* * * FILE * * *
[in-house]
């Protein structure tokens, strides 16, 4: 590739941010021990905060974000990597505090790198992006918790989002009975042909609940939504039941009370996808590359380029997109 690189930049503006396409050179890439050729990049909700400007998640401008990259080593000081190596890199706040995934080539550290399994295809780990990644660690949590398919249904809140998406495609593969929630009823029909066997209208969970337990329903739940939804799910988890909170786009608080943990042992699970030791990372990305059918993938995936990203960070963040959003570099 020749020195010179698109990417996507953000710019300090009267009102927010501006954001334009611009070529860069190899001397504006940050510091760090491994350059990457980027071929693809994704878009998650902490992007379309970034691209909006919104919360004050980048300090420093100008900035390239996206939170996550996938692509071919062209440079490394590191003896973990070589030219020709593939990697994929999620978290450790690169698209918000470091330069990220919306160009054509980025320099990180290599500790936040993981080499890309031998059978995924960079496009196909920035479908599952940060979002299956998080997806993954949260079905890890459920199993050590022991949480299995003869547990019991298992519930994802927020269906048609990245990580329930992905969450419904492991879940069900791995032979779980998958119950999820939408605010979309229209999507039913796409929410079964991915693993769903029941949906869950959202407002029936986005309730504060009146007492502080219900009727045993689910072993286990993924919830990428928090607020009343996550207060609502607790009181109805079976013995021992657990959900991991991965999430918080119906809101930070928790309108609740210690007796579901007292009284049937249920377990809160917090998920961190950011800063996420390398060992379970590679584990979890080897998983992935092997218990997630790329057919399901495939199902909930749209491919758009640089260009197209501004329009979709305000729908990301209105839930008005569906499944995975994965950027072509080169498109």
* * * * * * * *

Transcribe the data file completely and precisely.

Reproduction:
[in-house]
């Protein structure tokens, strides 16, 4: 590739941010021990905060974000990597505090790198992006918790989002009975042909609940939504039941009370996808590359380029997109 690189930049503006396409050179890439050729990049909700400007998640401008990259080593000081190596890199706040995934080539550290399994295809780990990644660690949590398919249904809140998406495609593969929630009823029909066997209208969970337990329903739940939804799910988890909170786009608080943990042992699970030791990372990305059918993938995936990203960070963040959003570099 020749020195010179698109990417996507953000710019300090009267009102927010501006954001334009611009070529860069190899001397504006940050510091760090491994350059990457980027071929693809994704878009998650902490992007379309970034691209909006919104919360004050980048300090420093100008900035390239996206939170996550996938692509071919062209440079490394590191003896973990070589030219020709593939990697994929999620978290450790690169698209918000470091330069990220919306160009054509980025320099990180290599500790936040993981080499890309031998059978995924960079496009196909920035479908599952940060979002299956998080997806993954949260079905890890459920199993050590022991949480299995003869547990019991298992519930994802927020269906048609990245990580329930992905969450419904492991879940069900791995032979779980998958119950999820939408605010979309229209999507039913796409929410079964991915693993769903029941949906869950959202407002029936986005309730504060009146007492502080219900009727045993689910072993286990993924919830990428928090607020009343996550207060609502607790009181109805079976013995021992657990959900991991991965999430918080119906809101930070928790309108609740210690007796579901007292009284049937249920377990809160917090998920961190950011800063996420390398060992379970590679584990979890080897998983992935092997218990997630790329057919399901495939199902909930749209491919758009640089260009197209501004329009979709305000729908990301209105839930008005569906499944995975994965950027072509080169498109």